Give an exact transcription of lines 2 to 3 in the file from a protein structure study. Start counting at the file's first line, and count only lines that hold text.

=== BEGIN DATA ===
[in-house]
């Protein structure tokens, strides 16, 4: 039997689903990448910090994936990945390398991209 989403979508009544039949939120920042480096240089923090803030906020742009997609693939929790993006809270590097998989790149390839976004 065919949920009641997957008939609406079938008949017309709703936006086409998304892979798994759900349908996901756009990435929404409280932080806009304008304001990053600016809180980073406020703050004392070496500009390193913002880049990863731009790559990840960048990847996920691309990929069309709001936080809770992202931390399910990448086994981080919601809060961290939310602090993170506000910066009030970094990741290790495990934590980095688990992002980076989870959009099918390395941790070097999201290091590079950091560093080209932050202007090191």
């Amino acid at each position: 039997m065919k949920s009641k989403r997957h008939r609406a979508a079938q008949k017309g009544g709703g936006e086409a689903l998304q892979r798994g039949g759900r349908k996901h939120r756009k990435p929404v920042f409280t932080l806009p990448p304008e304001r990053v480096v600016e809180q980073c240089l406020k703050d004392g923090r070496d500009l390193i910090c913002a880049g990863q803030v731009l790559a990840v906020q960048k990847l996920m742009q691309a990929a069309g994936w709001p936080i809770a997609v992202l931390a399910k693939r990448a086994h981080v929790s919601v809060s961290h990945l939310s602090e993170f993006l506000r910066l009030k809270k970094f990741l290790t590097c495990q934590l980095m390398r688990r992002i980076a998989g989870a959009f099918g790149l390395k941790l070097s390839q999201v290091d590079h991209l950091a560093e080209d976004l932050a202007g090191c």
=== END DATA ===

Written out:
């Protein structure tokens, strides 16, 4: 039997689903990448910090994936990945390398991209 989403979508009544039949939120920042480096240089923090803030906020742009997609693939929790993006809270590097998989790149390839976004 065919949920009641997957008939609406079938008949017309709703936006086409998304892979798994759900349908996901756009990435929404409280932080806009304008304001990053600016809180980073406020703050004392070496500009390193913002880049990863731009790559990840960048990847996920691309990929069309709001936080809770992202931390399910990448086994981080919601809060961290939310602090993170506000910066009030970094990741290790495990934590980095688990992002980076989870959009099918390395941790070097999201290091590079950091560093080209932050202007090191």
């Amino acid at each position: 039997m065919k949920s009641k989403r997957h008939r609406a979508a079938q008949k017309g009544g709703g936006e086409a689903l998304q892979r798994g039949g759900r349908k996901h939120r756009k990435p929404v920042f409280t932080l806009p990448p304008e304001r990053v480096v600016e809180q980073c240089l406020k703050d004392g923090r070496d500009l390193i910090c913002a880049g990863q803030v731009l790559a990840v906020q960048k990847l996920m742009q691309a990929a069309g994936w709001p936080i809770a997609v992202l931390a399910k693939r990448a086994h981080v929790s919601v809060s961290h990945l939310s602090e993170f993006l506000r910066l009030k809270k970094f990741l290790t590097c495990q934590l980095m390398r688990r992002i980076a998989g989870a959009f099918g790149l390395k941790l070097s390839q999201v290091d590079h991209l950091a560093e080209d976004l932050a202007g090191c």